BP is dropping plans to invest in a refinery in China, three sources with direct knowledge said, the fourth refining project in recent months to fall foul of a slowdown in growth in the world’s second-largest economy.
China’s fuel consumption rose at the slowest clip in more than 20 years in 2013, ending a decade of rapid demand growth that drove global oil prices to over $100 a barrel and made gaining access to China’s restricted retail market a mouth-watering prospect for international
While the fuel market cooled, construction of new refineries continued apace, leaving a capacity glut that hurt refinery profit margins and led to a rapid rise in Chinese fuel exports in 2013.
“There is growing concern of an over-supplied China market, so BP is taking its precautions,” said one oil industry executive, who declined to be named as he was not authorised by his company to speak to the media.
BP is dismantling the 20-strong Beijing-based team tasked with studying the feasibility of taking a stake in a refinery in the southern coastal city of Qinzhou, the sources said.
The team is being reassigned after around two years working on the project to invest in the 200,000 barrels-per-day plant, run by China’s second-largest refinery operator, state-run PetroChina. PetroChina is currently upgrading the plant to handle a wider variety of crude. The plant cost $2.5bn to build and started operating in late 2010.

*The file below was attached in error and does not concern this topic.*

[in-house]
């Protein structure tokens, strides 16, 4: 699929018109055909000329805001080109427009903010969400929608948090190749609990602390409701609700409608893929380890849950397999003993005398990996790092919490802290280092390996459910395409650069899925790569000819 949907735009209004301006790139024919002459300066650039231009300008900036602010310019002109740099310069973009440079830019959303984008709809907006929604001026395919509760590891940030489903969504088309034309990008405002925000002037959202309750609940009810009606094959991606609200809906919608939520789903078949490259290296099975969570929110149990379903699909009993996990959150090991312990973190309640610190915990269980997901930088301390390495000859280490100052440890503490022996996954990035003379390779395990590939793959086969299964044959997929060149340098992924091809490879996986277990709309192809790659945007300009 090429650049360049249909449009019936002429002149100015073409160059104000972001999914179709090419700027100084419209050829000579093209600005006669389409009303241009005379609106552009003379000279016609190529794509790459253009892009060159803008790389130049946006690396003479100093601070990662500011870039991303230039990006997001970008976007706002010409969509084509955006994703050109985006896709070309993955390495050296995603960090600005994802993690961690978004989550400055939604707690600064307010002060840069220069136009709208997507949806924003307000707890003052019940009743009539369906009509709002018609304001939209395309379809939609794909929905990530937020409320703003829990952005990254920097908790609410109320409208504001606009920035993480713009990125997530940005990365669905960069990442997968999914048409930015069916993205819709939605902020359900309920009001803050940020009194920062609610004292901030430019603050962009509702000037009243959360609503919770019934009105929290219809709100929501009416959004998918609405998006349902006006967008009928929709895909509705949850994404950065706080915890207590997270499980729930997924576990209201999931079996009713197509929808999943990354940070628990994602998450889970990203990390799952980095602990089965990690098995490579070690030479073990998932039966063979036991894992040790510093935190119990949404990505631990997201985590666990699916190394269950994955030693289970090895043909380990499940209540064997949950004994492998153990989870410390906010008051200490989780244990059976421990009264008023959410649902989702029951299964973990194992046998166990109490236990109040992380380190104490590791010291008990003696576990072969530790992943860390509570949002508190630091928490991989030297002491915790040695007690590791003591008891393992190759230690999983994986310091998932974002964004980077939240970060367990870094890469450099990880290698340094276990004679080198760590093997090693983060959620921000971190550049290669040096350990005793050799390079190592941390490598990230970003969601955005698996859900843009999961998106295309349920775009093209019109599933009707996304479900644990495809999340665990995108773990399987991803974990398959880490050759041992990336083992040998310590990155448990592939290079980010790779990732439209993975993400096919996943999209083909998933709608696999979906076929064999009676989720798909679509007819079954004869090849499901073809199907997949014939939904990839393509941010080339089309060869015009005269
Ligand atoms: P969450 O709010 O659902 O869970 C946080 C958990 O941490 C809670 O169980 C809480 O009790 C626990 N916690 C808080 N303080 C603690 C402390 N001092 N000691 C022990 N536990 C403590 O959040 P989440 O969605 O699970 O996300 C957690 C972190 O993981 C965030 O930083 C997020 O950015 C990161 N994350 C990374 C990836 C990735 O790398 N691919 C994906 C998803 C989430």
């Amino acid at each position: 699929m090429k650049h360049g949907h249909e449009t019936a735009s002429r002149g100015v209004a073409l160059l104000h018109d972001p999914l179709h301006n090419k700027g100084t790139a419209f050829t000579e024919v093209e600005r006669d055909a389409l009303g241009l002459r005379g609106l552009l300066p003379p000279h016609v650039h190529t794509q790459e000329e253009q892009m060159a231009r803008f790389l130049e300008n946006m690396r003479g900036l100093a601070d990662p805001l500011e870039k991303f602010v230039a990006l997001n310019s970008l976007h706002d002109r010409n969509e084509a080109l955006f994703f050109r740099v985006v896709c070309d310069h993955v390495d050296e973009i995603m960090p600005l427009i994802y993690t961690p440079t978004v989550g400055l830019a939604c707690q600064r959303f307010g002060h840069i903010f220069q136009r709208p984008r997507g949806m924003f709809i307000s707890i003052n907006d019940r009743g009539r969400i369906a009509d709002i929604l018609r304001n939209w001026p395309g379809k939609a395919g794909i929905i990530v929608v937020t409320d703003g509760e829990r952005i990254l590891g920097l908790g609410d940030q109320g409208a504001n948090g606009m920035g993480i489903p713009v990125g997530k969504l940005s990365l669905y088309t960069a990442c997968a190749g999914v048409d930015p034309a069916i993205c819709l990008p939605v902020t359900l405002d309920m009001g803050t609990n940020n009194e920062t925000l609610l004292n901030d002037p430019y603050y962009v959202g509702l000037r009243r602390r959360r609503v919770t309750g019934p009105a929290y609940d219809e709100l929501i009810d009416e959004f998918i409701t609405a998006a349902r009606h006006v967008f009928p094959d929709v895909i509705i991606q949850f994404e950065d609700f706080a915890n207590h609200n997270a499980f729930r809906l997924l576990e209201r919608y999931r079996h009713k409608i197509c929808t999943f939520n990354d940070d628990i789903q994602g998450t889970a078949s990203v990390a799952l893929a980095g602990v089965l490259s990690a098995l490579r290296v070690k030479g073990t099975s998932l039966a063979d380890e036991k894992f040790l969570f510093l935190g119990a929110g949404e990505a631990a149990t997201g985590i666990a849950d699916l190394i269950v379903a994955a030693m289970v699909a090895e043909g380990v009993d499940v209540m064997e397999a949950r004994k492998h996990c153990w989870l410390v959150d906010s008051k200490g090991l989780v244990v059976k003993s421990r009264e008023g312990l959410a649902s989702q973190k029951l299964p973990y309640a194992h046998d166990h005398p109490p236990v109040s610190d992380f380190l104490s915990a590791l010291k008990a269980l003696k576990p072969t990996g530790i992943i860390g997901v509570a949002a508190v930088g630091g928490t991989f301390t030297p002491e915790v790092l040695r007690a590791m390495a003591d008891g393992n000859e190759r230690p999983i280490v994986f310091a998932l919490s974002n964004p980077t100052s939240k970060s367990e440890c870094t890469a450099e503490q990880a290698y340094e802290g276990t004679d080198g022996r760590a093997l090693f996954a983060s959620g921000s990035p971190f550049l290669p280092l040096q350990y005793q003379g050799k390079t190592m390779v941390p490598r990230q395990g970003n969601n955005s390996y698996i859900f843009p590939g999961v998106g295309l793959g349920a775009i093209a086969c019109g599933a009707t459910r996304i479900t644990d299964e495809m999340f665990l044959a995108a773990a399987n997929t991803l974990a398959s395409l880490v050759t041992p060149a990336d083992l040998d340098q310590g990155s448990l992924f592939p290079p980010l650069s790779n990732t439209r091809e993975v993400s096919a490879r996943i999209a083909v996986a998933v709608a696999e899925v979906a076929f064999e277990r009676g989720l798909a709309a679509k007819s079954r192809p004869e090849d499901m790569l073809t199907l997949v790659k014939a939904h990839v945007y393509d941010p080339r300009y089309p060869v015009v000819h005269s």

Both BP and PetroChina spokesmen declined to comment.
PetroChina said in a report earlier this month that it had put off starting up two new refineries – a 400,000-bpd joint venture with Venezuela and a 200,000-bpd plant in potential alliance with Saudi Aramco – and delayed expansion of another to counter the threat of overcapacity as oil demand growth slows.
Slow progress on the project and BP’s internal drive to cut costs contributed to the company’s decision to drop the investment plan, the sources said.
While it has made no headway in refining in China, BP has invested some $4.4bn in the country’s energy sector. Those investments include the country’s first receiving terminal for liquefied natural gas, a major offshore gas field in the South China Sea, a petrochemical complex in Shanghai and 800 petrol stations – one of the largest for an international energy firm.
International oil majors have gained limited footholds in China’s refining business, which is tightly held by PetroChina and Asia’s largest refiner, Sinopec Corp.
The two firms dominate crude and gas output and imports as well as refining capacity.
US major ExxonMobil has the biggest presence among oil majors in the refining sector, jointly running a 240,000-bpd refinery and an 800,000-tonne-per-year petrochemical complex in partnership with Sinopec Corp France’s Total holds a stake in PetroChina-controlled export refiner WEPEC. Royal Dutch Shell’s plan to build a $13bn refinery and petrochemical complex in east China stalled last year, first over a land issue and then by the change of strategy of partner PetroChina to cut back on refining spending.
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